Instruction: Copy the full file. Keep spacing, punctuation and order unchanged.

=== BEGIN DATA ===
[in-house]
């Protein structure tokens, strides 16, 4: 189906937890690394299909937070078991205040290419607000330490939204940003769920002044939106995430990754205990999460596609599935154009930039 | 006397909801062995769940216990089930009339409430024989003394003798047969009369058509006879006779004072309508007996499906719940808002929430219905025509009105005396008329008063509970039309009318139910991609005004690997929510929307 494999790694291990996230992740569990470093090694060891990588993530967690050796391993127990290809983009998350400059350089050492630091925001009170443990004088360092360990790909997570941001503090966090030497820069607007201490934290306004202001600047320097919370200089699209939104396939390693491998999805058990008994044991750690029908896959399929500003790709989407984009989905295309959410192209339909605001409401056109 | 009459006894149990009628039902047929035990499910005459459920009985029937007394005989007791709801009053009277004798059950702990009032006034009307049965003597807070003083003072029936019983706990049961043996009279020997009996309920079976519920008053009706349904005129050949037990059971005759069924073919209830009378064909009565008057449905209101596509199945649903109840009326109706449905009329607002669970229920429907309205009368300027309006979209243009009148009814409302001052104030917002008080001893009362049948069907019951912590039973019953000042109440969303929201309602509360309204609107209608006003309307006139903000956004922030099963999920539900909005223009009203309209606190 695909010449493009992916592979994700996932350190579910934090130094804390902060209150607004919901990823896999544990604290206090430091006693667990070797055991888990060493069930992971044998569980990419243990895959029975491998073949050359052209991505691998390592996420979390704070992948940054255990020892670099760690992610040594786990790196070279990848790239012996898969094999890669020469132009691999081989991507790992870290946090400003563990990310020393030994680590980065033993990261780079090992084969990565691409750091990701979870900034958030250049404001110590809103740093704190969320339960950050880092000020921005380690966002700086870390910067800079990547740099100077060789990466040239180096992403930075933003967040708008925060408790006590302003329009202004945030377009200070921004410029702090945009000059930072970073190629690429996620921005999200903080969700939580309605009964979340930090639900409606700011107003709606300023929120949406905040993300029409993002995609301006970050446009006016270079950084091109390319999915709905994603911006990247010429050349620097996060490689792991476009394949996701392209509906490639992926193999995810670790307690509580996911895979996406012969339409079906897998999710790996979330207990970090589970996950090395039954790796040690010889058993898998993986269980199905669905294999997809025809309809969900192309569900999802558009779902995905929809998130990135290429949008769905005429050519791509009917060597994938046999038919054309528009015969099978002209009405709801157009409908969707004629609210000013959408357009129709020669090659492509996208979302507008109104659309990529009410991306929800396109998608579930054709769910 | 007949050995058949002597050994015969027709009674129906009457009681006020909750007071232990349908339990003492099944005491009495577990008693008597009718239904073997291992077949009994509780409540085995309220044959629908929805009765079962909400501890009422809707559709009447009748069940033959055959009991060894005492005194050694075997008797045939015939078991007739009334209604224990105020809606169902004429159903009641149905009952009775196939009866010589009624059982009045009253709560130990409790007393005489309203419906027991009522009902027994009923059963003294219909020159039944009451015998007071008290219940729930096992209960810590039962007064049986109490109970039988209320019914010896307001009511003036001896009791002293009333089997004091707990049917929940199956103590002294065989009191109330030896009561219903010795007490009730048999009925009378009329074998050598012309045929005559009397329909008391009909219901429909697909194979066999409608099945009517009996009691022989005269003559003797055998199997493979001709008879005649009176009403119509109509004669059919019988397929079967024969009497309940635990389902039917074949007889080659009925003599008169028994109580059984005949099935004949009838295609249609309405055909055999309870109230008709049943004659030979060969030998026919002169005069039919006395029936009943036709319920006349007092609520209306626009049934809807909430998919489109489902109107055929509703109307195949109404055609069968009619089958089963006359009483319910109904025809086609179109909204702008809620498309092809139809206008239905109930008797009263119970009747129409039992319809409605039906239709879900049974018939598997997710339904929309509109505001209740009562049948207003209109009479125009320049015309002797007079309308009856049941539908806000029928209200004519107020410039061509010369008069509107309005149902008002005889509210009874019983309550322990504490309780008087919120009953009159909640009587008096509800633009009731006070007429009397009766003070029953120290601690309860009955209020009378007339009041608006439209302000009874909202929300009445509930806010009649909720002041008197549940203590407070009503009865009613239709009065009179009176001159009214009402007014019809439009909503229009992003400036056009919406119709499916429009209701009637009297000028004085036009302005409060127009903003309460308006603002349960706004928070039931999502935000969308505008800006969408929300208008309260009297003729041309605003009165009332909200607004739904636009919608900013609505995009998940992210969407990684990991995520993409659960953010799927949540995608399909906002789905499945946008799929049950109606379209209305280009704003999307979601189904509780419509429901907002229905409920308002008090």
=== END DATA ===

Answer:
[in-house]
């Protein structure tokens, strides 16, 4: 189906937890690394299909937070078991205040290419607000330490939204940003769920002044939106995430990754205990999460596609599935154009930039 | 006397909801062995769940216990089930009339409430024989003394003798047969009369058509006879006779004072309508007996499906719940808002929430219905025509009105005396008329008063509970039309009318139910991609005004690997929510929307 494999790694291990996230992740569990470093090694060891990588993530967690050796391993127990290809983009998350400059350089050492630091925001009170443990004088360092360990790909997570941001503090966090030497820069607007201490934290306004202001600047320097919370200089699209939104396939390693491998999805058990008994044991750690029908896959399929500003790709989407984009989905295309959410192209339909605001409401056109 | 009459006894149990009628039902047929035990499910005459459920009985029937007394005989007791709801009053009277004798059950702990009032006034009307049965003597807070003083003072029936019983706990049961043996009279020997009996309920079976519920008053009706349904005129050949037990059971005759069924073919209830009378064909009565008057449905209101596509199945649903109840009326109706449905009329607002669970229920429907309205009368300027309006979209243009009148009814409302001052104030917002008080001893009362049948069907019951912590039973019953000042109440969303929201309602509360309204609107209608006003309307006139903000956004922030099963999920539900909005223009009203309209606190 695909010449493009992916592979994700996932350190579910934090130094804390902060209150607004919901990823896999544990604290206090430091006693667990070797055991888990060493069930992971044998569980990419243990895959029975491998073949050359052209991505691998390592996420979390704070992948940054255990020892670099760690992610040594786990790196070279990848790239012996898969094999890669020469132009691999081989991507790992870290946090400003563990990310020393030994680590980065033993990261780079090992084969990565691409750091990701979870900034958030250049404001110590809103740093704190969320339960950050880092000020921005380690966002700086870390910067800079990547740099100077060789990466040239180096992403930075933003967040708008925060408790006590302003329009202004945030377009200070921004410029702090945009000059930072970073190629690429996620921005999200903080969700939580309605009964979340930090639900409606700011107003709606300023929120949406905040993300029409993002995609301006970050446009006016270079950084091109390319999915709905994603911006990247010429050349620097996060490689792991476009394949996701392209509906490639992926193999995810670790307690509580996911895979996406012969339409079906897998999710790996979330207990970090589970996950090395039954790796040690010889058993898998993986269980199905669905294999997809025809309809969900192309569900999802558009779902995905929809998130990135290429949008769905005429050519791509009917060597994938046999038919054309528009015969099978002209009405709801157009409908969707004629609210000013959408357009129709020669090659492509996208979302507008109104659309990529009410991306929800396109998608579930054709769910 | 007949050995058949002597050994015969027709009674129906009457009681006020909750007071232990349908339990003492099944005491009495577990008693008597009718239904073997291992077949009994509780409540085995309220044959629908929805009765079962909400501890009422809707559709009447009748069940033959055959009991060894005492005194050694075997008797045939015939078991007739009334209604224990105020809606169902004429159903009641149905009952009775196939009866010589009624059982009045009253709560130990409790007393005489309203419906027991009522009902027994009923059963003294219909020159039944009451015998007071008290219940729930096992209960810590039962007064049986109490109970039988209320019914010896307001009511003036001896009791002293009333089997004091707990049917929940199956103590002294065989009191109330030896009561219903010795007490009730048999009925009378009329074998050598012309045929005559009397329909008391009909219901429909697909194979066999409608099945009517009996009691022989005269003559003797055998199997493979001709008879005649009176009403119509109509004669059919019988397929079967024969009497309940635990389902039917074949007889080659009925003599008169028994109580059984005949099935004949009838295609249609309405055909055999309870109230008709049943004659030979060969030998026919002169005069039919006395029936009943036709319920006349007092609520209306626009049934809807909430998919489109489902109107055929509703109307195949109404055609069968009619089958089963006359009483319910109904025809086609179109909204702008809620498309092809139809206008239905109930008797009263119970009747129409039992319809409605039906239709879900049974018939598997997710339904929309509109505001209740009562049948207003209109009479125009320049015309002797007079309308009856049941539908806000029928209200004519107020410039061509010369008069509107309005149902008002005889509210009874019983309550322990504490309780008087919120009953009159909640009587008096509800633009009731006070007429009397009766003070029953120290601690309860009955209020009378007339009041608006439209302000009874909202929300009445509930806010009649909720002041008197549940203590407070009503009865009613239709009065009179009176001159009214009402007014019809439009909503229009992003400036056009919406119709499916429009209701009637009297000028004085036009302005409060127009903003309460308006603002349960706004928070039931999502935000969308505008800006969408929300208008309260009297003729041309605003009165009332909200607004739904636009919608900013609505995009998940992210969407990684990991995520993409659960953010799927949540995608399909906002789905499945946008799929049950109606379209209305280009704003999307979601189904509780419509429901907002229905409920308002008090």